According to an unconfirmed report from Reuters, the government of Indonesia is mulling plans to force the country’s leading mobile network operator (MNO) by subscribers, Telkomsel, to open up parts of its network to smaller rivals. With eyes on liberalising the sector to dramatically boost the acceleration of broadband deployments over the next three years, Communications and Information Minister Rudiantara is quoted as saying that current rollout schedule is too slow and ‘the strategy has to be built in a more efficient way, which is to allow active sharing’ – including it is said, spectrum sharing. The minister believes that at the current rate, ‘the country will fall at least USD15 billion short of expanding fixed and mobile networks through its existing model’. As such, plans are afoot to address the problem and the changes could prove the key to achieving President Joko Widodo’s aims to extend connectivity across the Indonesian islands by 2019, Reuters notes.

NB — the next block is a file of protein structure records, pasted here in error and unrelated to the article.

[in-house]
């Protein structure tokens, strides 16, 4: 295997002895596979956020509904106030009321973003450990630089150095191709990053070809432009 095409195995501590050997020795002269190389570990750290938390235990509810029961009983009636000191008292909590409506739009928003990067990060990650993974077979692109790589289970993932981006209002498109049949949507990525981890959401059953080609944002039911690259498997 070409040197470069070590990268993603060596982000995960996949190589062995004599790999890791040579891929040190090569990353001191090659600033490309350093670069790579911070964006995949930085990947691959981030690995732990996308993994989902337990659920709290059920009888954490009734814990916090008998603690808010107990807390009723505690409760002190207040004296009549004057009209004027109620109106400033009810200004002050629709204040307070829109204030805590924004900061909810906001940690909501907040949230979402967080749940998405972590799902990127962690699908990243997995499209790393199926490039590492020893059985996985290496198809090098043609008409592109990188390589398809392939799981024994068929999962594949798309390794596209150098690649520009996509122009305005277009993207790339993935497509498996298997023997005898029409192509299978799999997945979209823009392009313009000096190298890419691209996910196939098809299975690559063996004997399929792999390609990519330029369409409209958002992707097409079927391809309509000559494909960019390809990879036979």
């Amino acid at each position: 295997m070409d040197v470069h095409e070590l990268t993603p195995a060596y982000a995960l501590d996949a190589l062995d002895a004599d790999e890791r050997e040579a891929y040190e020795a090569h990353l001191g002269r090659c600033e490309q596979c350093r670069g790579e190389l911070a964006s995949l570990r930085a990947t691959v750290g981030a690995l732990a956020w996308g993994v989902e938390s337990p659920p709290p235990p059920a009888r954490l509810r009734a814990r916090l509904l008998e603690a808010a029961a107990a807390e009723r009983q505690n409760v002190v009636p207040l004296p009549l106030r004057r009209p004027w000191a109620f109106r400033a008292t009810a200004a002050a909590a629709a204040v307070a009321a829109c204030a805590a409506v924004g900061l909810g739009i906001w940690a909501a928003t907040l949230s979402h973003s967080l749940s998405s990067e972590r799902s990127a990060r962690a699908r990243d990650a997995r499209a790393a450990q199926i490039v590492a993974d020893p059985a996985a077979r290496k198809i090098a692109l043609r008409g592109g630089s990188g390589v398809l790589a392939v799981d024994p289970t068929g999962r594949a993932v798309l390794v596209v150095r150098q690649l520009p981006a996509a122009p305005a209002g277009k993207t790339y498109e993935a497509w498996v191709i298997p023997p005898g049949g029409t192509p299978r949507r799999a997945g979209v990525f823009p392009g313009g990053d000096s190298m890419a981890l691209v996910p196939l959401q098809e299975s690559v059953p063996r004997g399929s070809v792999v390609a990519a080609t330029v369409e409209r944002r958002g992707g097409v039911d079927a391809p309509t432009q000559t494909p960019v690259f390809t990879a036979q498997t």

In the past the country’s dominant MNOs, Telkomsel (Telekomunikasi Selular), Indosat Ooredoo, Hutchison 3 Indonesia (Tri) and XL Axiata, have requested the government introduce spectrum sharing, but their calls have fallen on deaf ears with the government seemingly reluctant to open up the market amid potential national security concerns.